The imagery inscribed in the exhibition The State of Things, featuring Mexican artist Marcos Castro, is reminiscent of the work of landscape painters like Dr. Atl, who recorded the birth and activity of the Paricutín volcano. In addition to reasserting Castro’s interest in volcanology and more specifically, the historic implications resulting from the activity of these geological structures, the erupting volcano of The State of Things offers myriad readings that include the symbolic rupture or fracture of ideological constructions rooted in the artifice of history.
Modern Mexican painting also had a significant impact on the artist’s work. At an early age, Castro was familiar with Jorge González Camarena and his The Eruption of the Xitle (1947), thus establishing bonds of reflection with the pictorial narrative of that period. He is particularly interested in the invention of identity through Mexican muralism, and its contribution toward illustrating a project of nationhood.
The State of Things is a sound example of Marcos Castro’s capacity to transit with ease between drawing, painting, sculpture, video and animation, on this occasion incorporating augmented reality through an application that will allow visitors to experience the work in motion and in 3-D.
In Castro’s art, references to national history abound, as well as to cultures that predated the Spaniards’ arrival. Indeed, his approach questions the strategic homogenization of pre-Colombian cultures through nationalist discourse. He also identifies fiction and drama as two effective components in the assimilation of official history.
This exhibit explores the sublime nature of an apocalyptic event, an overflow of nature similar to the eruption of the Xitle as portrayed by Camarena. It is, however, impossible to trace linear time in his story. For Marcos Castro, time passes in a different order: past, present, and future take on the form of a gigantic robot hand or bone fragments, the notion of progress or of science fiction. In a scene sown with cactus, the eagle’s absence
can be felt and hence, the foundational myth of Tenochtitlan disappears in a desolated landscape in flames, consumed by catastrophe. The volatile present, filled with uncertainty, overflows into space.
We are volcanic. We belong to a city that shares its birthplace with the Xitle volcano, which in Náhuatl means navel —the only scar that remains from our connection to our mothers. A city sprinkled with volcanic rocks in a valley dotted with volcanoes, in a country where the Paricutín, the world’s youngest and most broadly registered volcano, was born. In Jorge González Camarena’s painting The Eruption of Xitle (1948), we see an indigenous community leaving our foundational volcano behind as it erupts, exiting the frame. As a rule, destruction is followed by creation. The creation of a new space. This space.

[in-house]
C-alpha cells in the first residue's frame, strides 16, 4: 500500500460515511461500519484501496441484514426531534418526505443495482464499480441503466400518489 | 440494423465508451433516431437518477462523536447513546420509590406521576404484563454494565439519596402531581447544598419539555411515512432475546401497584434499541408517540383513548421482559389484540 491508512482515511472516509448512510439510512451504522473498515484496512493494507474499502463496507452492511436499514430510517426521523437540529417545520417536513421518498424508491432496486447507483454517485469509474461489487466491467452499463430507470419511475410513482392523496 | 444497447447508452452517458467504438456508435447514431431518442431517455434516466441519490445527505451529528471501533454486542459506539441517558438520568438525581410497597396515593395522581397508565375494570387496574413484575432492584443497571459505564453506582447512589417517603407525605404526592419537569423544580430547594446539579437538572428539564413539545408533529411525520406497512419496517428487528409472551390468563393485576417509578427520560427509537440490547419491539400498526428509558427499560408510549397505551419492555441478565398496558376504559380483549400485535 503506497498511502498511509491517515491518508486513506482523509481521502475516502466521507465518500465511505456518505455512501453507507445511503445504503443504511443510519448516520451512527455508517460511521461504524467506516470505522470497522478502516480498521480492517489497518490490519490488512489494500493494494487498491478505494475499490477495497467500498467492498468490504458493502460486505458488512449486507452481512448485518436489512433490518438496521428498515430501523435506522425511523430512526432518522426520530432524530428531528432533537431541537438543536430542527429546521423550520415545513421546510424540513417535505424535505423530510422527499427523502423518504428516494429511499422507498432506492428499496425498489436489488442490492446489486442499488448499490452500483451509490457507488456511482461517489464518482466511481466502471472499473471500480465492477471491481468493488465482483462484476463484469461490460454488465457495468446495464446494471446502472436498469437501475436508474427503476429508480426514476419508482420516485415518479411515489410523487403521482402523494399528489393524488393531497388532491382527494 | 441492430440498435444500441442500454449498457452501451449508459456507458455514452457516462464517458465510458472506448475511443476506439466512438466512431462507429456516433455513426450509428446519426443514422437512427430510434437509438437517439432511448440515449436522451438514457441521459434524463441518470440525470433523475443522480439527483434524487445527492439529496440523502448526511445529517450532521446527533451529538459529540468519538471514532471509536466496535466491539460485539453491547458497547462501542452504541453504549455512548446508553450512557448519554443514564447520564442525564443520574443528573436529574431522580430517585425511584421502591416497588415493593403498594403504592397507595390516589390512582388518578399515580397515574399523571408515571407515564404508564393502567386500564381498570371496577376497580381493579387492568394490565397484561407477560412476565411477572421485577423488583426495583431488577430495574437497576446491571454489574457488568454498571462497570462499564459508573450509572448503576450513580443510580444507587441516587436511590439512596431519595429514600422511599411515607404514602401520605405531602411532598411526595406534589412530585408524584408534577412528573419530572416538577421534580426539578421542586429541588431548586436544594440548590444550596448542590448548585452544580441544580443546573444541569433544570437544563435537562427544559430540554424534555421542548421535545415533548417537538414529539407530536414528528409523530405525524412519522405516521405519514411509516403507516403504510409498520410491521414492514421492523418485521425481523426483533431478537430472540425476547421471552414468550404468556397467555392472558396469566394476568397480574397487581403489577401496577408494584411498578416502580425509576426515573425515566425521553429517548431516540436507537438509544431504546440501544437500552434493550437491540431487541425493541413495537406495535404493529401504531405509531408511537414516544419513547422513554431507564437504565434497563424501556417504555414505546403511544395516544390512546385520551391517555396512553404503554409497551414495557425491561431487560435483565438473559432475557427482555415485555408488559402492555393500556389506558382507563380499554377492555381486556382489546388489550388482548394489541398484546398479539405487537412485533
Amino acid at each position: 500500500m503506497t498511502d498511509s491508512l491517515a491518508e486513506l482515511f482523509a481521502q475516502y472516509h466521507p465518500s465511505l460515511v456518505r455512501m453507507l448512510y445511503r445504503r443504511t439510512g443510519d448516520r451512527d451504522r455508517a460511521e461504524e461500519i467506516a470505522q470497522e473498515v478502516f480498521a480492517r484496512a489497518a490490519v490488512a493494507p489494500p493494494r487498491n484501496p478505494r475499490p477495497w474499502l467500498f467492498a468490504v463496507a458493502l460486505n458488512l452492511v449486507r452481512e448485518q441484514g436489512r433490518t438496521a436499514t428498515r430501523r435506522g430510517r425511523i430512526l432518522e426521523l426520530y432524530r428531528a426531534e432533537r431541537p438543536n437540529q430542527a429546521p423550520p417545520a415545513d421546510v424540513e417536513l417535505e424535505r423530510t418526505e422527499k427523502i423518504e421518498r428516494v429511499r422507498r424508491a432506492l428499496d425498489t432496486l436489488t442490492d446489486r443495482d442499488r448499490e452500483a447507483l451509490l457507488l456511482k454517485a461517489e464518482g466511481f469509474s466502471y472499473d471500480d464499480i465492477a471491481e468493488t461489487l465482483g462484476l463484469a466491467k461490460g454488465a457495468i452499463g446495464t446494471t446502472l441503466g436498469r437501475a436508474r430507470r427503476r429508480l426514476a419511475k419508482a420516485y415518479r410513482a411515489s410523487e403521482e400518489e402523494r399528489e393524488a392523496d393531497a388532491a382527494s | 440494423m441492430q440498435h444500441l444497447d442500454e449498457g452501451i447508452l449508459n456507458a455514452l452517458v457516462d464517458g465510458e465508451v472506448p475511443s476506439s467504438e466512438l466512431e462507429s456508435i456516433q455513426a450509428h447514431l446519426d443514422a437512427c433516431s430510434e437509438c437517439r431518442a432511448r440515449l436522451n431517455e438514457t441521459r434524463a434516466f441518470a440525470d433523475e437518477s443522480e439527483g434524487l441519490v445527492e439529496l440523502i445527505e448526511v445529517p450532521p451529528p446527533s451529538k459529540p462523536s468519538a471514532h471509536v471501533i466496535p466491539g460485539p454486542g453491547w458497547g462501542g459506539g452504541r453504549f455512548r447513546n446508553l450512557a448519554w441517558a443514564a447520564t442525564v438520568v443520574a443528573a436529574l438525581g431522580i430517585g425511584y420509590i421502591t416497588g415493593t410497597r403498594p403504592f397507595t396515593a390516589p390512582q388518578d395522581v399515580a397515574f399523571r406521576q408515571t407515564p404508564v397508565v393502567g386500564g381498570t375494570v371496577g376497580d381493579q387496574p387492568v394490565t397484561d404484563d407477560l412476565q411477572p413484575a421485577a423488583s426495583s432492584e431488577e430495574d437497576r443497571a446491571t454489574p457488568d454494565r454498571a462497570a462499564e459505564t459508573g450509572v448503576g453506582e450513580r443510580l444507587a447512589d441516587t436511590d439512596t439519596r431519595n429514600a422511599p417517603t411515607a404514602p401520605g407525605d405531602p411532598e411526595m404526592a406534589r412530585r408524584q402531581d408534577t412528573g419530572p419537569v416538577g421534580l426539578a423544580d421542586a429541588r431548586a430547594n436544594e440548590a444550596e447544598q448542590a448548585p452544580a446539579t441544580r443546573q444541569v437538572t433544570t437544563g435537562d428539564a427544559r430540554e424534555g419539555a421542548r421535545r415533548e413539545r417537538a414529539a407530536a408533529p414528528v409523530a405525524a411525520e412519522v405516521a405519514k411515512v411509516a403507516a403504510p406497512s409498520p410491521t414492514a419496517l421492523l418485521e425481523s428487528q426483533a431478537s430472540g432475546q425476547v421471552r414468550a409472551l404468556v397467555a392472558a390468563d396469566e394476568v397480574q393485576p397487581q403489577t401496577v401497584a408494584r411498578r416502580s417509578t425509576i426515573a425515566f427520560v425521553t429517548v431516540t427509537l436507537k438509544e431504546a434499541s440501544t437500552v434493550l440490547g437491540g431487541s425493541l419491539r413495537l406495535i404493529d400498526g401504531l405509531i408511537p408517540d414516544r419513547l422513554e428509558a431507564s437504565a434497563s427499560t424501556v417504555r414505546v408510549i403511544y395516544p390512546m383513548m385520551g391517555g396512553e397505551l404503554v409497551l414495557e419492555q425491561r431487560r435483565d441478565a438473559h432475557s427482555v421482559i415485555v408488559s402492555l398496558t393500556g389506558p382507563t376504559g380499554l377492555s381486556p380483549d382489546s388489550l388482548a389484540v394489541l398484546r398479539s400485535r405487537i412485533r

Rocks are time in material form. The volcanic rocks of Xitle are the most ancient witnesses of the emergence and growth of what is now Mexico City. These volcanic, rocky, ancient landscapes, now blended with streets, cars, buildings, and the many sounds that comprise our day-to-day, sometimes form images that seem anchored in another reality or another time, or in several times at once. Like Jorge González Camarena imagined the 3rd-cen- tury eruption of Xitle in the 1940s, Marcos Castro imagines the eruption of a volcano at the center of everything, not in some remote time, but rather in several times at once: these hybrid times we live in and their speculations.
With enormous talent and imagination, Marcos Castro seeks to narrate these speculations, these hybrid times: the ghost of muralist imagery haunts this exhibition, as does the spirit of urban folksongs by Rockdrigo, the language of emojis, memes, and cornfields. Nopal cactus plants coexist with heavy metal, Aztec figures, Coatlicue, and the punks by nature that are volcanoes in and of themselves. Volcanoes, so far removed from pastoral, docile Nature; each with its own rebellious character. Like that of this particular volcano. In this exhibition, which goes against the grain of The Eruption of Xitle, the indigenous people do not exit the frame. They are not hiding or concealed behind hegemonic discourse as in the past, but emerging from the explosion. Here, they are all named.
The State of Things was completed during the pandemic, amid its uncertainty, keeping the beat of its tempo and rests. Volcanoes destroy, as does the pandemic. This may also be a reminder of the hope that destruction will always be followed by creation. This volcano is a mother, like a navel reminding us that we are volcanic as well. That Nature can also be punk. Leaving docile still life behind, Marcos Castro’s artwork cranks up the volume of punk Nature.